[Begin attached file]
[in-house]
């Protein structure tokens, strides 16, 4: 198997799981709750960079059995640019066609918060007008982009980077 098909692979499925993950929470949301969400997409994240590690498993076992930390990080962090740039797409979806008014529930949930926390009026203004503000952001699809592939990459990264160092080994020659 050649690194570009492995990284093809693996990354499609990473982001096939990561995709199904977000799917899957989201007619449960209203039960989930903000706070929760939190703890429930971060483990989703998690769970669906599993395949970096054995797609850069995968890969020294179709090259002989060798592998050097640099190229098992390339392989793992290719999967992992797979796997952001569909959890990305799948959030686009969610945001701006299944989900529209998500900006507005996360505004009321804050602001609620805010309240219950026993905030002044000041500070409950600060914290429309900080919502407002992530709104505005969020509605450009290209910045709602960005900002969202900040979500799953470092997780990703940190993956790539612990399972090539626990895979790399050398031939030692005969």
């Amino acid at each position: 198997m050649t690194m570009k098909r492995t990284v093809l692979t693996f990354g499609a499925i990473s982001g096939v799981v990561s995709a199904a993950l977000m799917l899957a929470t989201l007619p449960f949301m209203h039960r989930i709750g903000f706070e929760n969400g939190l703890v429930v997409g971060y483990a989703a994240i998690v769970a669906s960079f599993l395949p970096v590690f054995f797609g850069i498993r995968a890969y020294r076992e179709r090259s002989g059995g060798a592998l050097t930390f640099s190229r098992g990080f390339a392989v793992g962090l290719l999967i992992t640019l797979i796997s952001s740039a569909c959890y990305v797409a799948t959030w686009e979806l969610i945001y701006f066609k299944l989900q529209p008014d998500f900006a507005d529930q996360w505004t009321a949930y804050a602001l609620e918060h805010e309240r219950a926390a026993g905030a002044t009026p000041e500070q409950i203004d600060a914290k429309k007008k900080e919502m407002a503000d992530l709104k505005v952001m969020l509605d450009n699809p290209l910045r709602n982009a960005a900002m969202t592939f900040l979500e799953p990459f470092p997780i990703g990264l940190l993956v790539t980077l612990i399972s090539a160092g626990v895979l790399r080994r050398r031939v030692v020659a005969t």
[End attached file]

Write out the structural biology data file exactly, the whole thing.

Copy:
[in-house]
């Protein structure tokens, strides 16, 4: 198997799981709750960079059995640019066609918060007008982009980077 098909692979499925993950929470949301969400997409994240590690498993076992930390990080962090740039797409979806008014529930949930926390009026203004503000952001699809592939990459990264160092080994020659 050649690194570009492995990284093809693996990354499609990473982001096939990561995709199904977000799917899957989201007619449960209203039960989930903000706070929760939190703890429930971060483990989703998690769970669906599993395949970096054995797609850069995968890969020294179709090259002989060798592998050097640099190229098992390339392989793992290719999967992992797979796997952001569909959890990305799948959030686009969610945001701006299944989900529209998500900006507005996360505004009321804050602001609620805010309240219950026993905030002044000041500070409950600060914290429309900080919502407002992530709104505005969020509605450009290209910045709602960005900002969202900040979500799953470092997780990703940190993956790539612990399972090539626990895979790399050398031939030692005969």
């Amino acid at each position: 198997m050649t690194m570009k098909r492995t990284v093809l692979t693996f990354g499609a499925i990473s982001g096939v799981v990561s995709a199904a993950l977000m799917l899957a929470t989201l007619p449960f949301m209203h039960r989930i709750g903000f706070e929760n969400g939190l703890v429930v997409g971060y483990a989703a994240i998690v769970a669906s960079f599993l395949p970096v590690f054995f797609g850069i498993r995968a890969y020294r076992e179709r090259s002989g059995g060798a592998l050097t930390f640099s190229r098992g990080f390339a392989v793992g962090l290719l999967i992992t640019l797979i796997s952001s740039a569909c959890y990305v797409a799948t959030w686009e979806l969610i945001y701006f066609k299944l989900q529209p008014d998500f900006a507005d529930q996360w505004t009321a949930y804050a602001l609620e918060h805010e309240r219950a926390a026993g905030a002044t009026p000041e500070q409950i203004d600060a914290k429309k007008k900080e919502m407002a503000d992530l709104k505005v952001m969020l509605d450009n699809p290209l910045r709602n982009a960005a900002m969202t592939f900040l979500e799953p990459f470092p997780i990703g990264l940190l993956v790539t980077l612990i399972s090539a160092g626990v895979l790399r080994r050398r031939v030692v020659a005969t």